Judith Fryer's recent article "Hard choice and not a soft option" (TESScotland, September 30), caused my defence mechanism to kick in after 34 years as a full-time and supply teacher in England and Scotland.
It reinforced my ongoing protestations that supply teaching is not for the inexperienced. It is not a soft or easy option. It is tough and a choice many teachers simply would not entertain, preferring the security and stability of their own school and class.
The fact that Judith was struggling to cope with the incessant variety and change of supply teaching, as a newly qualified teacher, made this all too clear.
I am not altogether convinced that people coming into the profession as a second career later in life have the same feelings and attitude to the job as those who, like myself, decided at 4 years old that teaching was to be their vocation. That is not to say that some teachers in this position do not succeed extremely well.
It was with great interest that I read Judith's tips for supply teachers.
"Tip 1: Don't even answer the telephone unless you're feeling bright that morning." I couldn't agree more. If you really do not want to be teaching that day, do not half-heartedly answer the early morning call. If you do, particularly if it is one of your regular schools, they will invariably persuade you to help them out.
"Tip 2: Don't contemplate taking on a day's supply teaching without a ring-binder full of worksheets spanning levels B to D. Divide this into maths and language, with an extra section of miscellaneous goods." This throws up a couple of points for contention.
The ring-binder full of various worksheets is no longer necessary due to a rigid curriculum and the pre-planned teacher's diary invariably left on the desk (a mandatory requirement in most schools these days). This usually has fairly specific instructions, indicating page numbers in textbooks and workbooks for the core subjects. If the teacher has not managed to plan in advance, a year group partner, the children or a member of promoted staff will usually point you in the right direction.
As to Judith's further advice of "don't feel obliged to follow the timetable", I think you will find in most schools that it is absolutely obligatory that the timetable is followed to the letter wherever possible.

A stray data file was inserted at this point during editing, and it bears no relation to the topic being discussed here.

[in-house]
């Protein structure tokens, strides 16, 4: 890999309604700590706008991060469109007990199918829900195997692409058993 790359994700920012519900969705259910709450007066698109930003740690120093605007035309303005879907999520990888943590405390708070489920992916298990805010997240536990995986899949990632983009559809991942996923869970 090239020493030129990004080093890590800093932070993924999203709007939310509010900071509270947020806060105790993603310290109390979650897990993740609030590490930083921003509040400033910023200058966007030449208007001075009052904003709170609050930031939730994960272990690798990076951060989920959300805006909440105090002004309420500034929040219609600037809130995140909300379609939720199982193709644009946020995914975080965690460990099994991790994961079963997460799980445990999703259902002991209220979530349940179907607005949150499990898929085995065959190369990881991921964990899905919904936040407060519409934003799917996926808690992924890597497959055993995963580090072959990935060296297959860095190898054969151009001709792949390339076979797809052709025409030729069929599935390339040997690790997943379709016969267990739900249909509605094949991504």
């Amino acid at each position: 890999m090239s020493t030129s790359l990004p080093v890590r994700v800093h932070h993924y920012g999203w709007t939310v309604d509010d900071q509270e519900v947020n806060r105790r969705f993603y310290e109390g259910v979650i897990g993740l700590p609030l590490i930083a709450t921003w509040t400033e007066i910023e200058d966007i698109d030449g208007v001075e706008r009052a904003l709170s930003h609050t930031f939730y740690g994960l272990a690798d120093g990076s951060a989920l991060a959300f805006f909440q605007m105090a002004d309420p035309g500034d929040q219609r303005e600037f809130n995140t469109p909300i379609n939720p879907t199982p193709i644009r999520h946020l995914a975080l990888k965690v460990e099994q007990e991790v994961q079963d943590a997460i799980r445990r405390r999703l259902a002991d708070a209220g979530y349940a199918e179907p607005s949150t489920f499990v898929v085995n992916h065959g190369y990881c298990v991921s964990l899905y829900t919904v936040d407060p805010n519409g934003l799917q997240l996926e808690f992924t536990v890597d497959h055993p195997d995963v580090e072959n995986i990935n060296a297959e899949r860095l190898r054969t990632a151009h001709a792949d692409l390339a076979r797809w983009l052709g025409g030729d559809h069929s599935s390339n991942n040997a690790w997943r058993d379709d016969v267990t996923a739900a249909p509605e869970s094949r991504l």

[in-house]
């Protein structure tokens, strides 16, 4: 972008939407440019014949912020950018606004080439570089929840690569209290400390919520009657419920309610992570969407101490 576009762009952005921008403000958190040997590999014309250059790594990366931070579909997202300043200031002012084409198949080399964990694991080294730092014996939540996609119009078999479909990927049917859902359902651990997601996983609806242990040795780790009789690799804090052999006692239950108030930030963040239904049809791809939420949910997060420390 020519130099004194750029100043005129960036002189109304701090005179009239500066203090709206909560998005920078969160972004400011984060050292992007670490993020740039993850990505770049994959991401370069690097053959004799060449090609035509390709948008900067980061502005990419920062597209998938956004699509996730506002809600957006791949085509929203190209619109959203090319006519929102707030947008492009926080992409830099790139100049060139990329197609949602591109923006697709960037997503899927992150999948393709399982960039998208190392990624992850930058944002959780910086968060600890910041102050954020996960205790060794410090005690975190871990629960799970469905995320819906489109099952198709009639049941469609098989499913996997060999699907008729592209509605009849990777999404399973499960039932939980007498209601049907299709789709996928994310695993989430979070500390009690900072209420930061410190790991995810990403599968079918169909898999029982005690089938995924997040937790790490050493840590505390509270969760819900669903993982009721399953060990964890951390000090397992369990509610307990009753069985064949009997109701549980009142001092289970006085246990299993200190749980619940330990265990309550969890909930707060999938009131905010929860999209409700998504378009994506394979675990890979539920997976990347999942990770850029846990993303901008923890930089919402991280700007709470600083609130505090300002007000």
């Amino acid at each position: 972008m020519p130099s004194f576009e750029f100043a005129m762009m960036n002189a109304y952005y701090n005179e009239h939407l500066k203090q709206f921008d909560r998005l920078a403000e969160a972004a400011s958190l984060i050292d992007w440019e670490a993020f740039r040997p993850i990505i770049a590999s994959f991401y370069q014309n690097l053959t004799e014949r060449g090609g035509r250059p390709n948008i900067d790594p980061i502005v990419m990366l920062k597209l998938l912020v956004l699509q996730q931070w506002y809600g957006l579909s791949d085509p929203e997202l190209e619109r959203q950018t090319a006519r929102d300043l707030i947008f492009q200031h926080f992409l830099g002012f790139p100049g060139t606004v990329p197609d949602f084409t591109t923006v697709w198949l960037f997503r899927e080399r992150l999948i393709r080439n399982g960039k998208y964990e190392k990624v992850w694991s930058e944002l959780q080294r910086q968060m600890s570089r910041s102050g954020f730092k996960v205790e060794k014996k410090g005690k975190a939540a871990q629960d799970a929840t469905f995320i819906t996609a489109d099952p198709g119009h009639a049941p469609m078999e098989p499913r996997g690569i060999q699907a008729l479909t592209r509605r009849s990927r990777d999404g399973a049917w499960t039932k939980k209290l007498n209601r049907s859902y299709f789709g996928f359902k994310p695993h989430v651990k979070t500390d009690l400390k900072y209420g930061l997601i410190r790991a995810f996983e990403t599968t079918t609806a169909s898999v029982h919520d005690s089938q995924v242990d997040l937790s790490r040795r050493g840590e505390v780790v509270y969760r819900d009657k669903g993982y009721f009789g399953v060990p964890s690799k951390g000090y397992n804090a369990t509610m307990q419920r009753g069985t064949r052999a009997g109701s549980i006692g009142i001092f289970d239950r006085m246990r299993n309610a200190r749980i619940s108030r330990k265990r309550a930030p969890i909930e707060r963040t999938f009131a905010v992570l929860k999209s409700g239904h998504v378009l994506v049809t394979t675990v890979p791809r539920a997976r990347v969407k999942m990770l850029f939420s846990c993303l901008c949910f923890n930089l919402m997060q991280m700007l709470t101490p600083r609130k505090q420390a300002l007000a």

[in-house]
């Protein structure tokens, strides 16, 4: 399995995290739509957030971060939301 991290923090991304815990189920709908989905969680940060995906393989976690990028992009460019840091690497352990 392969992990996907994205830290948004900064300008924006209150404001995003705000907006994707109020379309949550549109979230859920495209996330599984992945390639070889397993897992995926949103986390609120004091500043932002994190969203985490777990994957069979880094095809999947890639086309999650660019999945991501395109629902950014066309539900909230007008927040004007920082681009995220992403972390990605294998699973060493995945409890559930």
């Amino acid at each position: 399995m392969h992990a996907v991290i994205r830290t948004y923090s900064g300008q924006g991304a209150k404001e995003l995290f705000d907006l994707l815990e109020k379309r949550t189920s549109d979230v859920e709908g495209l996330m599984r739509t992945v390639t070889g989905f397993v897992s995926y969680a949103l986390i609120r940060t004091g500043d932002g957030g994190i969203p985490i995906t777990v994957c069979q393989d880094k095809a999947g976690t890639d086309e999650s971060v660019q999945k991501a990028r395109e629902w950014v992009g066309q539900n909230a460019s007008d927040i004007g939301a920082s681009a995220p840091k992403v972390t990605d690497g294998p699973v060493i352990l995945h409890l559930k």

With older children, setting for maths and language will probably be in place, which of course must be adhered to. A couple of short story books, poetry books (preferably humorous ones) and standby activities are, however, worth carrying with you, just in case.
I do not think most supply teachers have the luxury of choice when it comes to Judith's third tip: "Do not attempt a physical education, drama or music lesson with a class you do not know." If the curriculum states that you do drama, music or PE, then that's what you do.
Judith's reason for not doing them - "it gives the children the ideal opportunity to lead you a dance" - is perfectly valid but in reality just won't wash.
With time, you learn to pre-empt potentially difficult situations. Prepare the children before you leave the class for the gym, music room or drama room (usually now referred to as the GP - general purpose - room) and make sure they understand the consequences if they misbehave, having previously discussed sanctions or help with time out with another teacher or member of the promoted staff, especially if it is a challenging class.
The children have to know who is boss and how far they can go. They have to be clear that you mean what you say, and you have to be clear that you have the means to back up the consequences of ignoring your warnings or you could have a pretty miserable day.
Once the ground rules are set, it minimises the likelihood of problems occurring during the lesson. You want to enjoy your time with them, not have 30-odd children run roughshod over you, which can all too easily happen.
They say that one man's meat is another man's poison. All the things which Judith dislikes and dreads about supply teaching are the things which I relish, enjoying the ever-changing variety of different schools, different classes and different ages. There is nothing more satisfying to me than winning over a challenging class.
As one who has experienced many aspects of teaching, including working with severely disabled children in a class of four for a year (one of the best experiences of my life, but not for me long-term) and support for learning with small groups, I take my hat off to Judith because support for learning is not a route which I would take.
She has found her niche in an unexpected place, which is wonderful, but give me a rowdy bunch of 10-year-olds that no one else will touch with a barge pole for a few weeks and I will rise to the challenge every time.
There have been a few close calls but there hasn't been a class that has beaten me yet!
Brenda Jennings is a primary supply teacher in West Lothian